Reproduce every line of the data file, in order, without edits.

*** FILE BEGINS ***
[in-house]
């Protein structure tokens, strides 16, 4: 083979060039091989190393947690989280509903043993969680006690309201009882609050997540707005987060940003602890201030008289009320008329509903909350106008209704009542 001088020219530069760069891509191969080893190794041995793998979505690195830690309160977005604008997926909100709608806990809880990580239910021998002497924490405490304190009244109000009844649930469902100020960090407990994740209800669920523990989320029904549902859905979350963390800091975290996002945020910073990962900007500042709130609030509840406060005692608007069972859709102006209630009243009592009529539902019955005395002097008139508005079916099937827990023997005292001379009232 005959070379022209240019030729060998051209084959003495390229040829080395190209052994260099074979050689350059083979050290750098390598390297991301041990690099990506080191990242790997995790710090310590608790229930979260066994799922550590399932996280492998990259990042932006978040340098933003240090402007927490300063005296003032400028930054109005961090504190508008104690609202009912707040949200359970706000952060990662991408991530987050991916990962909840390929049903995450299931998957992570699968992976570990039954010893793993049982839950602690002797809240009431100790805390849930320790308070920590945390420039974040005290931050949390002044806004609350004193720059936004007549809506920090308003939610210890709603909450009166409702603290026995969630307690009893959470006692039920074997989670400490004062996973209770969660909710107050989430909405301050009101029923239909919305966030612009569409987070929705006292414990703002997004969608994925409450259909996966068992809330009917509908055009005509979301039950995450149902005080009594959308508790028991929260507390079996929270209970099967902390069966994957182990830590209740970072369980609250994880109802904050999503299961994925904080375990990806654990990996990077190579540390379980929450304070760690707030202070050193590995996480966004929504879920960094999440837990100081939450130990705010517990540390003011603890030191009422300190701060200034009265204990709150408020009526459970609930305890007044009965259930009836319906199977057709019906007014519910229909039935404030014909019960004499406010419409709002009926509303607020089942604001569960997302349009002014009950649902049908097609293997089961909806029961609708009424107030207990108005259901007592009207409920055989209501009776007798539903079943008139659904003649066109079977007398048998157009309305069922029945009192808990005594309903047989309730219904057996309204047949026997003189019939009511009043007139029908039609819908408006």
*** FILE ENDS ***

[in-house]
């Protein structure tokens, strides 16, 4: 083979060039091989190393947690989280509903043993969680006690309201009882609050997540707005987060940003602890201030008289009320008329509903909350106008209704009542 001088020219530069760069891509191969080893190794041995793998979505690195830690309160977005604008997926909100709608806990809880990580239910021998002497924490405490304190009244109000009844649930469902100020960090407990994740209800669920523990989320029904549902859905979350963390800091975290996002945020910073990962900007500042709130609030509840406060005692608007069972859709102006209630009243009592009529539902019955005395002097008139508005079916099937827990023997005292001379009232 005959070379022209240019030729060998051209084959003495390229040829080395190209052994260099074979050689350059083979050290750098390598390297991301041990690099990506080191990242790997995790710090310590608790229930979260066994799922550590399932996280492998990259990042932006978040340098933003240090402007927490300063005296003032400028930054109005961090504190508008104690609202009912707040949200359970706000952060990662991408991530987050991916990962909840390929049903995450299931998957992570699968992976570990039954010893793993049982839950602690002797809240009431100790805390849930320790308070920590945390420039974040005290931050949390002044806004609350004193720059936004007549809506920090308003939610210890709603909450009166409702603290026995969630307690009893959470006692039920074997989670400490004062996973209770969660909710107050989430909405301050009101029923239909919305966030612009569409987070929705006292414990703002997004969608994925409450259909996966068992809330009917509908055009005509979301039950995450149902005080009594959308508790028991929260507390079996929270209970099967902390069966994957182990830590209740970072369980609250994880109802904050999503299961994925904080375990990806654990990996990077190579540390379980929450304070760690707030202070050193590995996480966004929504879920960094999440837990100081939450130990705010517990540390003011603890030191009422300190701060200034009265204990709150408020009526459970609930305890007044009965259930009836319906199977057709019906007014519910229909039935404030014909019960004499406010419409709002009926509303607020089942604001569960997302349009002014009950649902049908097609293997089961909806029961609708009424107030207990108005259901007592009207409920055989209501009776007798539903079943008139659904003649066109079977007398048998157009309305069922029945009192808990005594309903047989309730219904057996309204047949026997003189019939009511009043007139029908039609819908408006």